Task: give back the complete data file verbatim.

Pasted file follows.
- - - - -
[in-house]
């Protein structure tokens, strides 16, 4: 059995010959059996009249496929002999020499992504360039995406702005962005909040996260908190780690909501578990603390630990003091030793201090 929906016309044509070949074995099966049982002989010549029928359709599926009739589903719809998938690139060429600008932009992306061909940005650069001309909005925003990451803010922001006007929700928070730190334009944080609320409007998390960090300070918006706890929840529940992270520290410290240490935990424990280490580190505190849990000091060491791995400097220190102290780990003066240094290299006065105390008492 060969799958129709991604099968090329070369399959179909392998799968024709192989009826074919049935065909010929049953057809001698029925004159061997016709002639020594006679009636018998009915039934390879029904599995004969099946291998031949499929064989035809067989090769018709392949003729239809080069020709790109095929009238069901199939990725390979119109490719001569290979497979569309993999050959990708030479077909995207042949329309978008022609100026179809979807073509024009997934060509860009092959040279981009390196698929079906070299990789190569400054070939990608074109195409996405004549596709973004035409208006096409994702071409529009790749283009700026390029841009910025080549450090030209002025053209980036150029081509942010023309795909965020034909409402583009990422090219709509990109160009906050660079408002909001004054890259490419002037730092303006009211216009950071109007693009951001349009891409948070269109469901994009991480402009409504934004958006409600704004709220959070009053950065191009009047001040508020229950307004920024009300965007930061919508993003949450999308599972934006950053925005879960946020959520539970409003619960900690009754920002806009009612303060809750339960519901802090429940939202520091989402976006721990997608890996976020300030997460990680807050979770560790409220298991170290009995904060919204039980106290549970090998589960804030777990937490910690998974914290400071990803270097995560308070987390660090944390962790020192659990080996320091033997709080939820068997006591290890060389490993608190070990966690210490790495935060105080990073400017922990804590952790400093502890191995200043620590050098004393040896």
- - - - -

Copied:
[in-house]
């Protein structure tokens, strides 16, 4: 059995010959059996009249496929002999020499992504360039995406702005962005909040996260908190780690909501578990603390630990003091030793201090 929906016309044509070949074995099966049982002989010549029928359709599926009739589903719809998938690139060429600008932009992306061909940005650069001309909005925003990451803010922001006007929700928070730190334009944080609320409007998390960090300070918006706890929840529940992270520290410290240490935990424990280490580190505190849990000091060491791995400097220190102290780990003066240094290299006065105390008492 060969799958129709991604099968090329070369399959179909392998799968024709192989009826074919049935065909010929049953057809001698029925004159061997016709002639020594006679009636018998009915039934390879029904599995004969099946291998031949499929064989035809067989090769018709392949003729239809080069020709790109095929009238069901199939990725390979119109490719001569290979497979569309993999050959990708030479077909995207042949329309978008022609100026179809979807073509024009997934060509860009092959040279981009390196698929079906070299990789190569400054070939990608074109195409996405004549596709973004035409208006096409994702071409529009790749283009700026390029841009910025080549450090030209002025053209980036150029081509942010023309795909965020034909409402583009990422090219709509990109160009906050660079408002909001004054890259490419002037730092303006009211216009950071109007693009951001349009891409948070269109469901994009991480402009409504934004958006409600704004709220959070009053950065191009009047001040508020229950307004920024009300965007930061919508993003949450999308599972934006950053925005879960946020959520539970409003619960900690009754920002806009009612303060809750339960519901802090429940939202520091989402976006721990997608890996976020300030997460990680807050979770560790409220298991170290009995904060919204039980106290549970090998589960804030777990937490910690998974914290400071990803270097995560308070987390660090944390962790020192659990080996320091033997709080939820068997006591290890060389490993608190070990966690210490790495935060105080990073400017922990804590952790400093502890191995200043620590050098004393040896």